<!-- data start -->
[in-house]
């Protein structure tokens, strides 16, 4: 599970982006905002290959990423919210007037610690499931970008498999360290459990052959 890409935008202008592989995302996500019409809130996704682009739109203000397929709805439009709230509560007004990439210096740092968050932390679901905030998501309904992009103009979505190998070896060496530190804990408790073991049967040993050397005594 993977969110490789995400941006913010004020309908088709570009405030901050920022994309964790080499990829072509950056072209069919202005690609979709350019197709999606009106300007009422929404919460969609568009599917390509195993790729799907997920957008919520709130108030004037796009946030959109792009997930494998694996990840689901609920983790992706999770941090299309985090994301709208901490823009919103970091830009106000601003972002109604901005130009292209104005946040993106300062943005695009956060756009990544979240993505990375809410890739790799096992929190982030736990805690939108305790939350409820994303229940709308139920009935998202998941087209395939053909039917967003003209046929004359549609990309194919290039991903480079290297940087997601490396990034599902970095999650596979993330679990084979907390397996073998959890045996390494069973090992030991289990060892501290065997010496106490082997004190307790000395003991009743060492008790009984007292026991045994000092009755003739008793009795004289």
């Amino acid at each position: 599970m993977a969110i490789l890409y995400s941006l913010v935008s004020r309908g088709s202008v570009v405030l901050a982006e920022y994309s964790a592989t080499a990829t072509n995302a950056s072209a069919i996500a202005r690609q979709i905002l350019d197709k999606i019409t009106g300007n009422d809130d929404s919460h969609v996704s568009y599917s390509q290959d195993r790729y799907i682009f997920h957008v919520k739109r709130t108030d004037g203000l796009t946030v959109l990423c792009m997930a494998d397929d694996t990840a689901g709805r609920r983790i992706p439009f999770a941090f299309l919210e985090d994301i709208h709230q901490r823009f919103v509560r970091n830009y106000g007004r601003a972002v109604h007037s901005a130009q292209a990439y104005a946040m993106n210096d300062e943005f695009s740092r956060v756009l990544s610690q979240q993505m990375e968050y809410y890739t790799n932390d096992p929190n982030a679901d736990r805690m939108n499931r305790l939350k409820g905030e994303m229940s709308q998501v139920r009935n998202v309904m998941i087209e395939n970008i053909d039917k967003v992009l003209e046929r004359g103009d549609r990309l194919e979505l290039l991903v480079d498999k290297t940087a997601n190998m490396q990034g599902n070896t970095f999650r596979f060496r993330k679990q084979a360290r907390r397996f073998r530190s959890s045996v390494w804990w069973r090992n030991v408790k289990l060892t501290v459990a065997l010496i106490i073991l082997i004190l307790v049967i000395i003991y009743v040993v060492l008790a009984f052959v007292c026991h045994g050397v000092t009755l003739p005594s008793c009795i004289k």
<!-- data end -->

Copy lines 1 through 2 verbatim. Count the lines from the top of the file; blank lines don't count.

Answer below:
[in-house]
């Protein structure tokens, strides 16, 4: 599970982006905002290959990423919210007037610690499931970008498999360290459990052959 890409935008202008592989995302996500019409809130996704682009739109203000397929709805439009709230509560007004990439210096740092968050932390679901905030998501309904992009103009979505190998070896060496530190804990408790073991049967040993050397005594 993977969110490789995400941006913010004020309908088709570009405030901050920022994309964790080499990829072509950056072209069919202005690609979709350019197709999606009106300007009422929404919460969609568009599917390509195993790729799907997920957008919520709130108030004037796009946030959109792009997930494998694996990840689901609920983790992706999770941090299309985090994301709208901490823009919103970091830009106000601003972002109604901005130009292209104005946040993106300062943005695009956060756009990544979240993505990375809410890739790799096992929190982030736990805690939108305790939350409820994303229940709308139920009935998202998941087209395939053909039917967003003209046929004359549609990309194919290039991903480079290297940087997601490396990034599902970095999650596979993330679990084979907390397996073998959890045996390494069973090992030991289990060892501290065997010496106490082997004190307790000395003991009743060492008790009984007292026991045994000092009755003739008793009795004289």